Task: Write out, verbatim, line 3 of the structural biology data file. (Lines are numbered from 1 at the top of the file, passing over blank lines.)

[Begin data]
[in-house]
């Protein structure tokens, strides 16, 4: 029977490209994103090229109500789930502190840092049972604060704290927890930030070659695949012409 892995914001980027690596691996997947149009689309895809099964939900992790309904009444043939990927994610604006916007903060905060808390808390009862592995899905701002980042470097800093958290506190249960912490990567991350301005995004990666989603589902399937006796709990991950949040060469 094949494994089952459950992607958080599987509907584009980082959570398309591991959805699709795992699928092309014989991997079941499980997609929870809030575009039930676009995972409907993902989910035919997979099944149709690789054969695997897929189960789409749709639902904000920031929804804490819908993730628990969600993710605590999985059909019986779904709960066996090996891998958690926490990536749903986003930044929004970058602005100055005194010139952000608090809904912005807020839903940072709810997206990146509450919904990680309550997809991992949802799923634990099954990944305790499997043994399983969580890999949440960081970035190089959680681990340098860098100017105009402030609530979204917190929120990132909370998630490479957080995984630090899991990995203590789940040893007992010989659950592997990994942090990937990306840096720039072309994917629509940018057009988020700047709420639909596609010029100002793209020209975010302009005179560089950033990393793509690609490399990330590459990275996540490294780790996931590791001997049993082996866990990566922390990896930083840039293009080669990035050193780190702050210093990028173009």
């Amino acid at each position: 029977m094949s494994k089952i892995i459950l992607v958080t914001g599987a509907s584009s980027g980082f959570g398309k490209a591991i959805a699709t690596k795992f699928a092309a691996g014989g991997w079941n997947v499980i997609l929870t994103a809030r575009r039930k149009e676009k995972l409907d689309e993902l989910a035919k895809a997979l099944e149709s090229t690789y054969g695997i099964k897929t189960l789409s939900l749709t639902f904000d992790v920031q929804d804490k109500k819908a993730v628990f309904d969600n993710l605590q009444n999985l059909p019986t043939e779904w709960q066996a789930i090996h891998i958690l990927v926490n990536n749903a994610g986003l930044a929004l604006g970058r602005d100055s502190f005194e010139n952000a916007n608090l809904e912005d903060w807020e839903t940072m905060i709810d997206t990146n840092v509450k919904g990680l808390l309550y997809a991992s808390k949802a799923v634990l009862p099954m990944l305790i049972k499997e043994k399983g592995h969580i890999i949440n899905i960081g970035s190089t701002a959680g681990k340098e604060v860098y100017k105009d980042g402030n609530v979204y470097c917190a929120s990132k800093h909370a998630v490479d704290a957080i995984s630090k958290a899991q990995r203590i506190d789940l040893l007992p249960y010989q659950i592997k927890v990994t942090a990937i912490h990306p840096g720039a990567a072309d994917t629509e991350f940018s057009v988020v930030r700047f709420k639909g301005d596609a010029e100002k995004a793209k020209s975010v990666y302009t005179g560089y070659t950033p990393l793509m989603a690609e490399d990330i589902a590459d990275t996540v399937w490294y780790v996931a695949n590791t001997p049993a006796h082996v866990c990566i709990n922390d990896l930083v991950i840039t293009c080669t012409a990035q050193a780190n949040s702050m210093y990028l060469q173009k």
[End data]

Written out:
């Amino acid at each position: 029977m094949s494994k089952i892995i459950l992607v958080t914001g599987a509907s584009s980027g980082f959570g398309k490209a591991i959805a699709t690596k795992f699928a092309a691996g014989g991997w079941n997947v499980i997609l929870t994103a809030r575009r039930k149009e676009k995972l409907d689309e993902l989910a035919k895809a997979l099944e149709s090229t690789y054969g695997i099964k897929t189960l789409s939900l749709t639902f904000d992790v920031q929804d804490k109500k819908a993730v628990f309904d969600n993710l605590q009444n999985l059909p019986t043939e779904w709960q066996a789930i090996h891998i958690l990927v926490n990536n749903a994610g986003l930044a929004l604006g970058r602005d100055s502190f005194e010139n952000a916007n608090l809904e912005d903060w807020e839903t940072m905060i709810d997206t990146n840092v509450k919904g990680l808390l309550y997809a991992s808390k949802a799923v634990l009862p099954m990944l305790i049972k499997e043994k399983g592995h969580i890999i949440n899905i960081g970035s190089t701002a959680g681990k340098e604060v860098y100017k105009d980042g402030n609530v979204y470097c917190a929120s990132k800093h909370a998630v490479d704290a957080i995984s630090k958290a899991q990995r203590i506190d789940l040893l007992p249960y010989q659950i592997k927890v990994t942090a990937i912490h990306p840096g720039a990567a072309d994917t629509e991350f940018s057009v988020v930030r700047f709420k639909g301005d596609a010029e100002k995004a793209k020209s975010v990666y302009t005179g560089y070659t950033p990393l793509m989603a690609e490399d990330i589902a590459d990275t996540v399937w490294y780790v996931a695949n590791t001997p049993a006796h082996v866990c990566i709990n922390d990896l930083v991950i840039t293009c080669t012409a990035q050193a780190n949040s702050m210093y990028l060469q173009k």